One of the most significant artists of the 20th century’s second half, Robert Rauschenberg created exhilarating combinations of painting and sculpture and treated everyday items (from newsprint to socks) as legitimate art-making materials on a par with oil paint.
He proved that humor could have a vital place in serious art.
“Robert Rauschenberg: Erasing the Rules,” on view through March 25 at the San Francisco Museum of Modern Art, contains more than 150 Rauschenberg works spanning six decades from SFMOMA’s and other collections.
Organized by the Tate Gallery in London and the Museum of Modern Art in New York in association with SFMOMA, the exhibition includes painting, sculpture, photography, collage and performance as it focuses on Rauschenberg’s iconoclastic nature and collaborative spirit.
Rauschenberg (1925-2008) launched his career in the abstract-expressionist era, but he wasn’t in sync with that movement’s practice of dripping and splashing one’s emotions onto a canvas. Nor did his works possess the emotional detachment or mass-produced look of pop art, on which he and fellow artist Jasper Johns are considered primary influences.
He created singular, rule-defying, idea-filled, stirring art.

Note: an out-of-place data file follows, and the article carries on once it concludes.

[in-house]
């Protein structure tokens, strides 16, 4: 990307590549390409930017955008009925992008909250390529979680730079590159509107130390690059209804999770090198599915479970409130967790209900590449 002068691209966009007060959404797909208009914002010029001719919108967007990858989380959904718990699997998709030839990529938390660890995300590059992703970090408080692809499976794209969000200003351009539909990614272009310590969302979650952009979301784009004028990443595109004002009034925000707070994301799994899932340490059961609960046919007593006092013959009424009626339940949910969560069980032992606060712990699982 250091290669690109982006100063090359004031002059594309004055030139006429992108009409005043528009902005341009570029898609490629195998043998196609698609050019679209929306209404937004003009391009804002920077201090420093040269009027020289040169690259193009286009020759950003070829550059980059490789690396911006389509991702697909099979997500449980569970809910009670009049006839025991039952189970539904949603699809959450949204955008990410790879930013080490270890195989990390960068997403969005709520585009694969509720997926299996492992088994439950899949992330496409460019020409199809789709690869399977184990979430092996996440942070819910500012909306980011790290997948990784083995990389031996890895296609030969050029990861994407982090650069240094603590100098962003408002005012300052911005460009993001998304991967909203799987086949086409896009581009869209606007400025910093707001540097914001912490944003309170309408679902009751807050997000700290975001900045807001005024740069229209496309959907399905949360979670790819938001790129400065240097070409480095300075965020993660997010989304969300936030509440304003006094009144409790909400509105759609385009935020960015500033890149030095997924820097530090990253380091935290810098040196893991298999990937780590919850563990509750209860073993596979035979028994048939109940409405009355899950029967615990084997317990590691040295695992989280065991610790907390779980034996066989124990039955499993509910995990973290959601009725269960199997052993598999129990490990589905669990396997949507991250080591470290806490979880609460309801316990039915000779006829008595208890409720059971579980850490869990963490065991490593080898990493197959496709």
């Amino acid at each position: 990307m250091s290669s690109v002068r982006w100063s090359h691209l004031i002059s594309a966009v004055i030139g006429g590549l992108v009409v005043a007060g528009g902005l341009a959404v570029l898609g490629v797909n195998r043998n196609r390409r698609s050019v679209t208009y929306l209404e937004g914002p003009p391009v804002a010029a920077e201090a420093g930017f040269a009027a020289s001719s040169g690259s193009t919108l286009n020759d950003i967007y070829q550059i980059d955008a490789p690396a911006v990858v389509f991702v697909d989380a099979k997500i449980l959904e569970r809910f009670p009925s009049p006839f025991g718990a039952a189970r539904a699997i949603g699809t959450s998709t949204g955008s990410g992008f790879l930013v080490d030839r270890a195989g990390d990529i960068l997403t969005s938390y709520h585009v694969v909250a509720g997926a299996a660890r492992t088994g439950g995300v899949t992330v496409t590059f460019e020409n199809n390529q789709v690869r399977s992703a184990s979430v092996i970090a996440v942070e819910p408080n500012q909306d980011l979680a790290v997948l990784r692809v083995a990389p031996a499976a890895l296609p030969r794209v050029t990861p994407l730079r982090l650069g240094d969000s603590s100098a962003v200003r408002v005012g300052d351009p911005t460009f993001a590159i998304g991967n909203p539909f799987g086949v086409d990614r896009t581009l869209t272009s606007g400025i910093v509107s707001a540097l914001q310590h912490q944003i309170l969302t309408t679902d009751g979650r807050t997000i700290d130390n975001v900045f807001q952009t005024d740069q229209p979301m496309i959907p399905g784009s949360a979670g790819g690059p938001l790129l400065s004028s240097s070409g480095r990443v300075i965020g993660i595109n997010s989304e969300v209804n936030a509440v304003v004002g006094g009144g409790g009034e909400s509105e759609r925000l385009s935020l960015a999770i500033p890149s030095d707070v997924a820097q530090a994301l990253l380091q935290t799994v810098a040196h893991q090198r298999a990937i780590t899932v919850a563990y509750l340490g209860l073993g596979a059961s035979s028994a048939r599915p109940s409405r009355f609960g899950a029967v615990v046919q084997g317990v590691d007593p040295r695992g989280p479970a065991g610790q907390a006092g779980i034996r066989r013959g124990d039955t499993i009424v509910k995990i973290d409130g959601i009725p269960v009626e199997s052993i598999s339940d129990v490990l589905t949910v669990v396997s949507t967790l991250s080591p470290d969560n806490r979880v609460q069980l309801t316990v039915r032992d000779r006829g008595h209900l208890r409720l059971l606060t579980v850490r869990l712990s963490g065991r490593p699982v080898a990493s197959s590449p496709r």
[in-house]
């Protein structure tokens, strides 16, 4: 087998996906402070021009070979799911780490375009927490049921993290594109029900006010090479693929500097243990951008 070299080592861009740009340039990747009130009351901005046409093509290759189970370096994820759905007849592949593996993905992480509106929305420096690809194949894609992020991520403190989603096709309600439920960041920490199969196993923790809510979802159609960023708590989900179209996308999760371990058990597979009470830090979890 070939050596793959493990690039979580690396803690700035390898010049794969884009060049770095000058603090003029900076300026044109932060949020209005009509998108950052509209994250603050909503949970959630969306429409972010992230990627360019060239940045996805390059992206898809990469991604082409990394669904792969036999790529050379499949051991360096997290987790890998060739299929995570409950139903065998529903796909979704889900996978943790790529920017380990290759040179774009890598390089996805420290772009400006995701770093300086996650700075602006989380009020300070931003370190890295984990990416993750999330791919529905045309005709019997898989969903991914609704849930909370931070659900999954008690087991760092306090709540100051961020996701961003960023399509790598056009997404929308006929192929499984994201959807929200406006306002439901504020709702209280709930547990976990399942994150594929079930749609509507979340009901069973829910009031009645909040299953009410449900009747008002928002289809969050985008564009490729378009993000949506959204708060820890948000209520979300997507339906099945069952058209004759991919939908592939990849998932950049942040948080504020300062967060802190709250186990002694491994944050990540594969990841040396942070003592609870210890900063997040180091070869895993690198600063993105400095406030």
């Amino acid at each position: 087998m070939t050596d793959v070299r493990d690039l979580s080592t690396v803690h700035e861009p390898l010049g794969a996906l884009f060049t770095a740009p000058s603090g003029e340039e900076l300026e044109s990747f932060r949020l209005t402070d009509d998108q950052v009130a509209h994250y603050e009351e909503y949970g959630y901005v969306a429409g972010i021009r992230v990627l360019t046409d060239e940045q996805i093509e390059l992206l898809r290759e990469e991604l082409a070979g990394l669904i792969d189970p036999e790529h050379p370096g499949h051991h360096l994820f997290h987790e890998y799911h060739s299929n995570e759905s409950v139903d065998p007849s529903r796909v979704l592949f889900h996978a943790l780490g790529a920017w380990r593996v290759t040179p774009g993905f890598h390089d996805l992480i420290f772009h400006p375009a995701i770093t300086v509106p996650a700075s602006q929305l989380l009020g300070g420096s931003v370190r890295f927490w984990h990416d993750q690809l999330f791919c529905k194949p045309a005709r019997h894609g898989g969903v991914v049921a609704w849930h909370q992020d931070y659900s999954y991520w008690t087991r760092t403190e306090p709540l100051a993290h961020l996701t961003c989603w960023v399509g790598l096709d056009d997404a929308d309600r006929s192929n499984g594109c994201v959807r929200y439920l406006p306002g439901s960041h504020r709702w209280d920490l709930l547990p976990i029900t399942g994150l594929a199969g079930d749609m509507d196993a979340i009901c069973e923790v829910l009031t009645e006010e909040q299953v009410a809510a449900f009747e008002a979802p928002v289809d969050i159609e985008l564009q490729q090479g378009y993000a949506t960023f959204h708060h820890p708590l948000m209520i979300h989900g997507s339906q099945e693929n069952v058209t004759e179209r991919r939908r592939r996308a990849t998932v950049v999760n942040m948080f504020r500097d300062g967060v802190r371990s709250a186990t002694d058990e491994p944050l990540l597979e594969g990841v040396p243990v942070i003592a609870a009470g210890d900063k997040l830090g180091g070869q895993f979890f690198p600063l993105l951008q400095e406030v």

The exhibition’s title refers partly to Rauschenberg’s “Erased de Kooning Drawing” (1953), an important early-career work in the chronological show. With de Kooning’s permission and Johns’ participation, Rauschenberg erased one of the abstract-expressionist master’s drawings. This act established him as an experimental and conceptual force.
Another early highlight is “Automobile Tire Print” (1953), made with the assistance of composer John Cage and his Model A Ford.
“Black” paintings feature black paint layered with newspaper clips and fabric, and “Red” paintings contain even more texture.
These works presaged Rauschenberg’s “combines” (1954-1964) — painting-sculpture hybrids containing everything from a pillow to a taxidermic goat. They include “Collection,” “Bed” and “Monogram,” Rauschenberg’s groundbreaking and humorous assemblage featuring that goat, with a tire around its body.
By 1962, Rauschenberg was working with found images and creating transfer drawings and silkscreen paintings. (Andy Warhol turned him on to the silkscreen technique.)
In “Persimmon” (1964), regarded as one of his most beautiful pieces, imagery of classical art coexists with contemporary subjects.
Technology meets art in “Mud Muse” (1968-1971), an imposing sound-activated Yellowstone National Park-inspired container of bubbling mud.
Highlights from Rauschenberg’s later decades include fabric works from the India-inspired “Jammers” series (1974-1976), scrap-metal creations from the “Gluts” (1986-94) series and “Hiccups” (1978), consisting of 97 zipper-connected pieces of handmade paper with transfer images and collaged ribbon and fabric.
Late-career color-transfer paintings (1990s-2000s) contain photographs printed with eco-friendly ink, illustrating Rauschenberg’s continued interest in what’s new.
IF YOU GO
Robert Rauschenberg: Erasing the Rules
Where: San Francisco Museum of Modern Art, 151 Third St., S.F.
When: 10 a.m. to 5 p.m. daily (except closed Wednesdays and to 9 p.m. Thursdays; through March 25
Tickets: $19 to $25; free for 18 and younger
Contact: (415) 357-4000, www.sfmoma.org
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